A reader writes:

I'm a bit late with this, but I wanted to respond to your post yesterday in which you wrote:

"To many on the right, this inequality is a non-issue, and in an abstract sense, I agree. Penalizing people for their success does not help the less successful."

Let's look at this issue another way: A homeowner who owns a $1 million home will pay more for insurance than will the owner of a $200,000 home. The insurer is not penalizing the first homeowner for his success. The first homeowner simply has more to lose and therefore pays more. If you believe the core function of government is to provide a stable environment (physical, financial, legal, social) in which society can flourish, the wealthy have more to lose from government's absence. Penalizing the successful wouldn't help anyone. Underwriting the successful costs money.

Underwriting risk-free millionaire bankers costs a lot of money. I take the point, as did Adam Smith. I have come around to the need for more revenue and as a practical matter, that will disproportionately affect the well-to-do. This piece also has a valid point:

Measured against the size of the economy, U.S. federal tax revenue is at its lowest level since 1950. Tax receipts in the 2011 fiscal year are expected to equal 14.4 percent of GDP, according to the White House. That compares with the 40-year average of 18 percent, according to the Congressional Budget Office. So if tax receipts return to their long-term average amid an economic recovery, about one-third of the annual budget deficit would disappear.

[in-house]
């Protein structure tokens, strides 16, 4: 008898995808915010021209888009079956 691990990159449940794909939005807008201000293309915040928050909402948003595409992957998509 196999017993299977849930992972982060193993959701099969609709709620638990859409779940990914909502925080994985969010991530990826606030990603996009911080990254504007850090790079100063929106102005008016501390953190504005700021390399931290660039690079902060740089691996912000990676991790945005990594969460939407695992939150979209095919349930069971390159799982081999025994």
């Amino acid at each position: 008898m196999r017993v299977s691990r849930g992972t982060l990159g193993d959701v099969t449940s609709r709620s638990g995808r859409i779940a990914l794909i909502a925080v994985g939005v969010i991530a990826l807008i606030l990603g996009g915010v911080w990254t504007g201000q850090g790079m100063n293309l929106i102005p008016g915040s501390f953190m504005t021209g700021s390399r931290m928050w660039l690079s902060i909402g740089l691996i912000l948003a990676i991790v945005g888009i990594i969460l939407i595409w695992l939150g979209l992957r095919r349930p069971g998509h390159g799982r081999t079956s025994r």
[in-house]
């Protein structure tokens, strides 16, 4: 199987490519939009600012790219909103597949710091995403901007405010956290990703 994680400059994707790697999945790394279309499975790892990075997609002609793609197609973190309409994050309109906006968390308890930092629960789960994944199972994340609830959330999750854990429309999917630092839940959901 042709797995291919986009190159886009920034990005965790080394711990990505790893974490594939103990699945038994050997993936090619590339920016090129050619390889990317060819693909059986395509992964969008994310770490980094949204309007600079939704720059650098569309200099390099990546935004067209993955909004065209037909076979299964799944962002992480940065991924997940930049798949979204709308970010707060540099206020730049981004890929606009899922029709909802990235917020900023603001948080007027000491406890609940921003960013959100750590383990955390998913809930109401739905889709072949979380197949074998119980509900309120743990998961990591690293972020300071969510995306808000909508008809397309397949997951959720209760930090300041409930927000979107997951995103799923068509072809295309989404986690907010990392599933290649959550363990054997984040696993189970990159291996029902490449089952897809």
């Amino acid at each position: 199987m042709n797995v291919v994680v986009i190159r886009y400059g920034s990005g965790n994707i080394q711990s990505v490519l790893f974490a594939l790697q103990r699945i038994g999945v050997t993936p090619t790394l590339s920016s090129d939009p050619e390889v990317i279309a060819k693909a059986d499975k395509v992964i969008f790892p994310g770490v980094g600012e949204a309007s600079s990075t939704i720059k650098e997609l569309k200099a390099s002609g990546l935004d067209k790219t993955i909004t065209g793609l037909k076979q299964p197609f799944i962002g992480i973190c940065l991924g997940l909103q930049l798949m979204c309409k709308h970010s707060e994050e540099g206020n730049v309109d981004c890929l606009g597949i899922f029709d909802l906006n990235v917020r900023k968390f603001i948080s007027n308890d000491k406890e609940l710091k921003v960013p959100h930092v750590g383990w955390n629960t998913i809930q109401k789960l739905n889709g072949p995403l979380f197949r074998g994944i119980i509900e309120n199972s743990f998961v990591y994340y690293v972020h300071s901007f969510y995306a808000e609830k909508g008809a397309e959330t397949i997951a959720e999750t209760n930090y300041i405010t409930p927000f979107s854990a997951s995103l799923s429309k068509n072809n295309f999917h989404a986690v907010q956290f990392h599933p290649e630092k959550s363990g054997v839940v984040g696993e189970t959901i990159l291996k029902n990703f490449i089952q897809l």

Likewise, individual federal income tax rates have declined sharply since the top marginal rate peaked at 94 percent in 1945. The marginal rate -- which applies to income above a numerical threshold that has changed over time -- was 91 percent as late as 1963 and 50 percent in 1986. For 2011, the top marginal rate is 35 percent on income over $373,650 for individuals and couples filing jointly.

My italics. Imagine if Obama made a speech in which he called for a return to the tax rates under Reagan! Imagine the confusion on the brain-dead FNC right!

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